Once you are done adding the location blocks for your applications, save and exit.

On the web server, restart Nginx:

  • sudo service nginx restart

Assuming that your Node.js application is running, and your application and Nginx configurations are correct, you should be able to access your application via the reverse proxy of the web server. Try it out by accessing your web server’s URL (its public IP address or domain name).



AWS Ubuntu SSH

To connect to AWS ensure to have the pem file at your disposal.

Check the pem file
ls *.pem
ls -la emailverifier-DC.pem
chmod -w emailverifier-DC.pem
ls -la emailverifier-DC.pem

Appropriate permissions on pem file
ls -la
ls -la emailverifier-DC.pem-~

chmod go-rw emailverifier-DC.pem
ls -la emailverifier-DC.pem
chmod -w emailverifier-DC.pem

chmod 400 emailverifier-dc.pem

-r——– 1 ubuntu ubuntu 1696 Jul 14 11:15 emailverifier.pem

Transfer a file from local system to remote system
scp /path/to/local/file username@hostname:/path/to/remote/file
scp -i emailverifier-DC.pem /home/user/Desktop/emails20170302.csv ubuntu@

Connect to Remote System ssh
ssh -i. emailverifier-DC.pem ubuntu@


Transfer folder from local machine to AWS or To upload a file from your laptop to Amazon instance:

“scp” means “secure copy”, which can copy files between computers on a network. You can use this tool in a Terminal on a Unix/Linux/Mac system.

scp -i pems/Dataentrytool.pem -r datacaptive-data-entry/Data-entry-tool\ val/app/bin/ ec2-user@

scp -r /home/user/Desktop/

Download a file from the remote server by issuing a cat command
scp username1@hostname1:/path/to/file username2@hostname2:/path/to/other/file
user@Sys208:~/Downloads$ ssh -i emailverifier-DC.pem  ubuntu@ ‘cat ~/EmailVerifier/output_files/interesting_emails.csv’ > interesting_emails.csv



1.Loading AWS session in putty


2.Upload SSH key for authentication(emailverify.ppk )




To download file using pem key from AWS to local machie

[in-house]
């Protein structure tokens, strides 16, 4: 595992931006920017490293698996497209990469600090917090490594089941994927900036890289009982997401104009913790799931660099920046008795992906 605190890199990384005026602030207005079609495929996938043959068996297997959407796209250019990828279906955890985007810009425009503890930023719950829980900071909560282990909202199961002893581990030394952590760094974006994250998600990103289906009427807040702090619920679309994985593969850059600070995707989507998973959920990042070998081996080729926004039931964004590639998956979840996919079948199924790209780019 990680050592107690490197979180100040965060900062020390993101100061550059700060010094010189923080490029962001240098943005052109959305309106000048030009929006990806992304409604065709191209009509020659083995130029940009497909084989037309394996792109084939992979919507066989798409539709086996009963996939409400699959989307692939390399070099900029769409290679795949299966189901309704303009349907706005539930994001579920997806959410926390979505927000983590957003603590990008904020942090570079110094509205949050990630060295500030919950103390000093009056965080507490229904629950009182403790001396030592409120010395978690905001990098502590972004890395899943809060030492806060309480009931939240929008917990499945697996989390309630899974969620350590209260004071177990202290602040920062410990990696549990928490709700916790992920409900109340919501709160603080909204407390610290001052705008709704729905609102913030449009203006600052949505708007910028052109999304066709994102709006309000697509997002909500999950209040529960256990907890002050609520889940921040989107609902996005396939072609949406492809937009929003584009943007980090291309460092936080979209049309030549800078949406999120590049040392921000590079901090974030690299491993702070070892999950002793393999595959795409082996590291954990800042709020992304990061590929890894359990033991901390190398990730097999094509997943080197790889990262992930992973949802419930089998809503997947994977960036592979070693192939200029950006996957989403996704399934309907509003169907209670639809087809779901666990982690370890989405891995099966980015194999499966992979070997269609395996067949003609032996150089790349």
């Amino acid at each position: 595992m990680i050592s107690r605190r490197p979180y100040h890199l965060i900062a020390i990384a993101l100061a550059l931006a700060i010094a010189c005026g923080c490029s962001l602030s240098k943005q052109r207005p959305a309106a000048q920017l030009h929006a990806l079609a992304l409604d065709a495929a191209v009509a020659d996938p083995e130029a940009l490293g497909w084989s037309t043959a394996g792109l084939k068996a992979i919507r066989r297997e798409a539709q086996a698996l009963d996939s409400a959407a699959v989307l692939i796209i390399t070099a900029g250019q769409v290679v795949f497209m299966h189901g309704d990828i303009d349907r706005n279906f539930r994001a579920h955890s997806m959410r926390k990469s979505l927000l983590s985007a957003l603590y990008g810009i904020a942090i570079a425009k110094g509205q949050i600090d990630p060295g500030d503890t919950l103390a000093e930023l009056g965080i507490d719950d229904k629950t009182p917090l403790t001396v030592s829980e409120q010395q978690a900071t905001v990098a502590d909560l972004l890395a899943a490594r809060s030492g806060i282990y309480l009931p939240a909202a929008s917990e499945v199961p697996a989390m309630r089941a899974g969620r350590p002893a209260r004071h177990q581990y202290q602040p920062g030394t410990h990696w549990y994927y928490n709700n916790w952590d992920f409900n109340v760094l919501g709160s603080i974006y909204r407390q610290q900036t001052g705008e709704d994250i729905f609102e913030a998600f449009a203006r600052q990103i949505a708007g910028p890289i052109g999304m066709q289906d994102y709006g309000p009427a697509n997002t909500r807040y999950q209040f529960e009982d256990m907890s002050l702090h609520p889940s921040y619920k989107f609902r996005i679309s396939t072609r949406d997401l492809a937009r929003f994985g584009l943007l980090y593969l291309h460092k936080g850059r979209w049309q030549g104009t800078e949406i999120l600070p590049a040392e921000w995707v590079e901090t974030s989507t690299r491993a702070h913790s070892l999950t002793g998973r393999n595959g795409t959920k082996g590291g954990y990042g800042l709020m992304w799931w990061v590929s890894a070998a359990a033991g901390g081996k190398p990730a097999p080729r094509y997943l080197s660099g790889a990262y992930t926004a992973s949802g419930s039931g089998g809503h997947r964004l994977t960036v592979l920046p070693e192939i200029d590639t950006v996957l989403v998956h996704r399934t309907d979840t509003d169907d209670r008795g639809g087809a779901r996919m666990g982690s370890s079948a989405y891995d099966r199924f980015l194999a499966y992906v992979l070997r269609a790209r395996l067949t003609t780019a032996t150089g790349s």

scp -i <key> root@<host>:<root/dir/subdir/file.pdf-whatever the path is> .

user@LT-201:~/Downloads$ scp -i “myKey.pem” p


At times you would want to have files transferred locally from one machine to the other machine.

The following example would help you transfer nohup.out file from remote machine to the local machine, where the SSH port is different from 22 like 1337 as shown below

user@LT-201:  scp -P 1337 dcserver@ -p 1337 .


To transfer a file from local machine to remote machine on the LAN with different SSH port apart from 22, like 1337

user@Sys-201:~$ scp -P 1337 /home/user/Dataentrytool.pem dcserver@
dcserver@’s password:
Dataentrytool.pem                             100% 1692     1.7KB/s   00:00


At times when transferring large files from the local system to the server, there can be timeout issues on the ssh terminal.

echo 'ServerAliveInterval 30' | sudo tee -a ~/.ssh/config
echo 'ServerAliveCountMax 1200' | sudo tee -a ~/.ssh/config

ServerAliveCountMax by default this is set to 3. 
Therefore once the ServerAliveInterval has sent 3 small packs of info to 
your server it will then automatically log out. Setting it to 1200 means 
this process will have to occur at least 1200 times. In short you should
be connected at least 30*1200 seconds (10 hours).


Uninstalling & Installing MYSQL on Ubuntu

Uninstalling MySql :

sudo apt-get purge mysql-server mysql-client mysql-common mysql-server-core-5.5 mysql-client-core-5.5
sudo rm -rf /etc/mysql /var/lib/mysql
sudo apt-get autoremove